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I have a problem: always when my computer starts, there is a java.exe process listening in the port 7676. I want to find out what it is to be able to delete it.

Is there any way that I can find that out?

I have seen another question here which lead me to download the Sysinternal's Process Explorer, but it didn't help me...

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migrated from Nov 18 '10 at 13:38

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up vote 9 down vote accepted

Use Sysinternal's Process Explorer. Like task manager, this application can show you all running processes.

But it can also show you the command line arguments used to launch the process: right click the column headers and select the "command line" column. This extra information will help you identify which java application is running in a given java.exe process.

If that is not yet enough information, Process Explorer can also tell you which files, network connections, registry entries etc. are being used by the process.

update: as mentioned in the comments below, the standard Windows Task Manager can also show the command line. Go to "View" - "Select Columns..." and check "Command Line".

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You can also view the command line in the default Windows task manager – starofale Nov 18 '10 at 15:11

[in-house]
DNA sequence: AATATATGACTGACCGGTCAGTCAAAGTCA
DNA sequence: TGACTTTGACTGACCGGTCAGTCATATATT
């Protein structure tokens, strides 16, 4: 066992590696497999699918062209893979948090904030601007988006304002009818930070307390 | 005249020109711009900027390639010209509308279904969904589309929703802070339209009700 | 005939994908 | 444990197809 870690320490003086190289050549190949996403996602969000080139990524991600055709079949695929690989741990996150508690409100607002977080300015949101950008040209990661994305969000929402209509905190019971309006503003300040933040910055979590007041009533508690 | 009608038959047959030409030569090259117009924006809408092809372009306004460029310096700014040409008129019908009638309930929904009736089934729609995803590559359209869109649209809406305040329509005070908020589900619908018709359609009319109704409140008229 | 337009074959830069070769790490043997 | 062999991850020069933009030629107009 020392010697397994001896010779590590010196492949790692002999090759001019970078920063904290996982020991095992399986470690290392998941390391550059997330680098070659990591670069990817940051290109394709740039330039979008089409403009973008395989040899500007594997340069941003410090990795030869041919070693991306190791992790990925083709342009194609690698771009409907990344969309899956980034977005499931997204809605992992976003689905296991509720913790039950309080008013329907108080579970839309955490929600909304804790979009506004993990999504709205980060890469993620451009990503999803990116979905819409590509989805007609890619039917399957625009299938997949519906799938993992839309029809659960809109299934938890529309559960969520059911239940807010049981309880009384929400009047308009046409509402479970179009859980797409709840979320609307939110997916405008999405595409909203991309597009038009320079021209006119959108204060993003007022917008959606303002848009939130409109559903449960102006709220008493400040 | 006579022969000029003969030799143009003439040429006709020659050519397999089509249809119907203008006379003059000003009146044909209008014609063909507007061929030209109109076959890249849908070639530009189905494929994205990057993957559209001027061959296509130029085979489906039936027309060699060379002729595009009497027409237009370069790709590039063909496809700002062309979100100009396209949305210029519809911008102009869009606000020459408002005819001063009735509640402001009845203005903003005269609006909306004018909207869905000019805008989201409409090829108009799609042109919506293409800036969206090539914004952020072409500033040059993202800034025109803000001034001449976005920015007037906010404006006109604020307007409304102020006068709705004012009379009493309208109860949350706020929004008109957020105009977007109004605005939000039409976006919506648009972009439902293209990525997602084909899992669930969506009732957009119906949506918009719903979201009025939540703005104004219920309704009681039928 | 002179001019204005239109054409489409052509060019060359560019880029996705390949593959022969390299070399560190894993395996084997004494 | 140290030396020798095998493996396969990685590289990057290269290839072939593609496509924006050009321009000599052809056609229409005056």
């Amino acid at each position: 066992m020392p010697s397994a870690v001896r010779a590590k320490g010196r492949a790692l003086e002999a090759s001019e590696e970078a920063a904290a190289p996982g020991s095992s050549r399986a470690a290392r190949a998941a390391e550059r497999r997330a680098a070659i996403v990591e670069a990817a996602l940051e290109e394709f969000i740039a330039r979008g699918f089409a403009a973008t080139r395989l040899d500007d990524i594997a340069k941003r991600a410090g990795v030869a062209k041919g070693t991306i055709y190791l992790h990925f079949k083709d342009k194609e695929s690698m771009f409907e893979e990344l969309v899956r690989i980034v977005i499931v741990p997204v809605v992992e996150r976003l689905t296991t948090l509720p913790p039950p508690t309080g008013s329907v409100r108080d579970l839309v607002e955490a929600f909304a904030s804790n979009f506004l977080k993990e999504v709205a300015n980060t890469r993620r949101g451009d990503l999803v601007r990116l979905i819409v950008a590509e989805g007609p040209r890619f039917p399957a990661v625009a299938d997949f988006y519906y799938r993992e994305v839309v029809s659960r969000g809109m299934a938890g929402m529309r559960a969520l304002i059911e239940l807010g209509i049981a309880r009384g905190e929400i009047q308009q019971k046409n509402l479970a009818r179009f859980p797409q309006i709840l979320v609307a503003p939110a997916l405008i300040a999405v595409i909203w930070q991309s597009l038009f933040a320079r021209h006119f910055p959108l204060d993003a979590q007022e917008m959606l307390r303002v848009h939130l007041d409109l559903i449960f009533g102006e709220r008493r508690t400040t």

@starofale: I can't find that option in the Windows XP task manager. Perhaps it was added in Vista or Windows 7. – wcoenen Nov 18 '10 at 15:22
Oh, that's possible - I don't have a copy of XP to check with – starofale Nov 20 '10 at 15:28

You should be able to find the process id using netstat -o.

You can then get information on this process by running jps -v. This works like the Unix ps.

If you want to see more details about the application you can run up JConsole for the Java process and then look for a thread listening on the port.

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These tools are not part of the JRE. jps and jconsole are only available if you have the java development kit (JDK) installed, which is usually not the case for an end user. – wcoenen Nov 18 '10 at 15:02

You should be able to find the process id using netstat. You can use wmic after that.

wmic process where processid=<pid> get commandline

This should give you more details about the Java process in case you're running it on Windows.

Since this is an extremely old thread, could you tell me what was the final solution that you used?

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